On Sep 1, 1939, Germany invaded Poland on land and from the air.
World War II had begun. The German invasion of Poland was a primer on how Hitler intended to wage war–what would become the “blitzkrieg” strategy.
At 4:45 a.m., some 1.5 million German troops invade Poland all along its 1,750-mile border with German-controlled territory. Simultaneously, the German Luftwaffe bombed Polish airfields, and German warships and U-boats attacked Polish naval forces in the Baltic Sea.
Nazi leader Adolf Hitler claimed the massive invasion was a defensive action, but Britain and France were not convinced. On September 3, they declared war on Germany, initiating World War II.
The Polish army was defeated within weeks of the invasion. From East Prussia and Germany in the north and Silesia and Slovakia in the south, German units, with more than 2,000 tanks and over 1,000 planes, broke through Polish defenses along the border and advanced on Warsaw in a massive encirclement attack.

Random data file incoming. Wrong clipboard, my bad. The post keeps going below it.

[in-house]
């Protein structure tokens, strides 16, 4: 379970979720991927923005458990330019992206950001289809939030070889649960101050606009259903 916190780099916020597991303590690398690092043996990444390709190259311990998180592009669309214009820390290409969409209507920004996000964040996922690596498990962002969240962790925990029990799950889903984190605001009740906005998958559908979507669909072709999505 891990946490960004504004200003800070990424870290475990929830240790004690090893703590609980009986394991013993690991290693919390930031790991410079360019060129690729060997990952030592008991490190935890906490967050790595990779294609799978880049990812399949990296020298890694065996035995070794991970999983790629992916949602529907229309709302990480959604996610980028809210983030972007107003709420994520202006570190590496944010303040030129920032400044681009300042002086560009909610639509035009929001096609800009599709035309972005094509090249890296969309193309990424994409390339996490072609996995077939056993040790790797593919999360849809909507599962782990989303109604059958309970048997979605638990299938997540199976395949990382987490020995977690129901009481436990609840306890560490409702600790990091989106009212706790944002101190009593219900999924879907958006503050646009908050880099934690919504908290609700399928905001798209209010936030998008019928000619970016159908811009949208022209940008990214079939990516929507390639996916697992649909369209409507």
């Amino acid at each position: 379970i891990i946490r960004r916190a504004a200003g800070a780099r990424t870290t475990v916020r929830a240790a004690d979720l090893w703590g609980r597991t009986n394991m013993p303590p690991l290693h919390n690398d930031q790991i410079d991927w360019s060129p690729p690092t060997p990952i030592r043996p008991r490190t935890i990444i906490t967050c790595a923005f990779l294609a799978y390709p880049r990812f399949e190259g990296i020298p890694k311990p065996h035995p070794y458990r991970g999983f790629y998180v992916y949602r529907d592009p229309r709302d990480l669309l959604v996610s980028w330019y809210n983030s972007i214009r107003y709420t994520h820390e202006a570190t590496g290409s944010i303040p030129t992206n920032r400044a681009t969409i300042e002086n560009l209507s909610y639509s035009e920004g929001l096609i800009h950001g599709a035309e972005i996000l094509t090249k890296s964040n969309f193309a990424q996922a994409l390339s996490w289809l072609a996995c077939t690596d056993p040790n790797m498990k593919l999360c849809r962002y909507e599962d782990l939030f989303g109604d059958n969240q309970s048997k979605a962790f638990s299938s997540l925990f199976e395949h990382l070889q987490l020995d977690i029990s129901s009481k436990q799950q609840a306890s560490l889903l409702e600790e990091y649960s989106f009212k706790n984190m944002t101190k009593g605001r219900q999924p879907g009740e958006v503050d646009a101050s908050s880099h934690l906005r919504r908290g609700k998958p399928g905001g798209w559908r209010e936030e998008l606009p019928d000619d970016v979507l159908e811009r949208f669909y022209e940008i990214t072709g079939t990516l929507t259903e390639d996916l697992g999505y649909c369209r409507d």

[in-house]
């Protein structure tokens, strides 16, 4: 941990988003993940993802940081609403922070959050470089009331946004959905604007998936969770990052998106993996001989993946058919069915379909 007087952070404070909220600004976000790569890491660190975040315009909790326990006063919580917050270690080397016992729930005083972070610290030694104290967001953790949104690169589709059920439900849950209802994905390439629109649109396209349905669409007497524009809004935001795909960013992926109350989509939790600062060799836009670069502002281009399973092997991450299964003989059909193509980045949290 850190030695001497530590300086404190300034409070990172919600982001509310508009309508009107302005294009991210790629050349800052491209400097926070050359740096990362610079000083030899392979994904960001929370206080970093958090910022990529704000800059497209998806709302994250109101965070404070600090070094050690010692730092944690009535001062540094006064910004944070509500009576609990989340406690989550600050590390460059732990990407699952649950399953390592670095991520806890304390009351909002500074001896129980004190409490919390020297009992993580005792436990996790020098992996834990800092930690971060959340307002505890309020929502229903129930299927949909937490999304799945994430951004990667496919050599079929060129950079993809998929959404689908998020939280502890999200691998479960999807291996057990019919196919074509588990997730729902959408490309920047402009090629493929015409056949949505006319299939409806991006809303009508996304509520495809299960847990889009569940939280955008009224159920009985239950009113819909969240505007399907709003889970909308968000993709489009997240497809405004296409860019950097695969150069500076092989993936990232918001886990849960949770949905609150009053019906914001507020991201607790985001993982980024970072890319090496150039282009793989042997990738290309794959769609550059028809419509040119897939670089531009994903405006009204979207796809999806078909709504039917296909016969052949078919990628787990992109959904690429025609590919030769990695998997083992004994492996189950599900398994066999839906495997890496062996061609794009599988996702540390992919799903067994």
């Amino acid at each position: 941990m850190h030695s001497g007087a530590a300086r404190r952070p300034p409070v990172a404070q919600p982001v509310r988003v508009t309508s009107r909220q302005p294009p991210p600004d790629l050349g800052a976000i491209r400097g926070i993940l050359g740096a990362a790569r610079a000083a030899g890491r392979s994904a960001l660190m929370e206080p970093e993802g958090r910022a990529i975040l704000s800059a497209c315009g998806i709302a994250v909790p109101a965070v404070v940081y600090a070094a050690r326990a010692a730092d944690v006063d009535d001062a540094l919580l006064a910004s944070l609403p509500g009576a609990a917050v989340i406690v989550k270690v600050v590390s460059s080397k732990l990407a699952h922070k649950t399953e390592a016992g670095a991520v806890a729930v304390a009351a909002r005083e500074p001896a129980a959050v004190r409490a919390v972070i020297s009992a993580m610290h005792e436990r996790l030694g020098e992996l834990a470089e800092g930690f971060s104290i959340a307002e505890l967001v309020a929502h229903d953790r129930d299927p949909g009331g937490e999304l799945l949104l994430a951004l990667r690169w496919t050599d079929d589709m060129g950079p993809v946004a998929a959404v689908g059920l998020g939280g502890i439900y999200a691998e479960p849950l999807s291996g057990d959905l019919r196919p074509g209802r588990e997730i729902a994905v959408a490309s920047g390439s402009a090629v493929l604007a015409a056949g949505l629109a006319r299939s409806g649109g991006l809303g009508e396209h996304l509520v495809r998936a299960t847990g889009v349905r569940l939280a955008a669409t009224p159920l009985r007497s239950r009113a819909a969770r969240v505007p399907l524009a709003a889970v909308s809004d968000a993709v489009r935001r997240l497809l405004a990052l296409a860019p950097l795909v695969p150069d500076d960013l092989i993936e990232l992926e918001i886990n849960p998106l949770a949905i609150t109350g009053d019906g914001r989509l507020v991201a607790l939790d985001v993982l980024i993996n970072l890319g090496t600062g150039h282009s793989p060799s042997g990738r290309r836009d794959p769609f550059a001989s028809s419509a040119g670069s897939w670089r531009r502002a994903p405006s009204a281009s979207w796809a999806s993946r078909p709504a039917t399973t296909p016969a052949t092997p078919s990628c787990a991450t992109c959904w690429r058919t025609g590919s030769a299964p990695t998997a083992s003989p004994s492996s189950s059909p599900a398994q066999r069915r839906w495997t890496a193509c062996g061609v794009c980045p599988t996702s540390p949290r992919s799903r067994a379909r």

Britain and France, standing by their guarantee of Poland’s border, had declared war on Germany on September 3, 1939.
The Soviet Union invaded eastern Poland on September 17, 1939. The demarcation line for the partition of German- and Soviet-occupied Poland was along the Bug River.
After heavy shelling and bombing, Warsaw surrendered to the Germans on September 27, 1939.
In October 1939, Germany directly annexed those former Polish territories along German’s eastern border: West Prussia, Poznan, Upper Silesia, and the former Free City of Danzig.
The remainder of German-occupied Poland (including the cities of Warsaw, Krakow, Radom, and Lublin) was organized as the so-called Generalgouvernement (General Government) under a civilian governor general, the Nazi party lawyer Hans Frank.
Nazi Germany occupied the remainder of Poland when invaded the Soviet Union in June 1941.
Poland remained under German occupation until January 1945.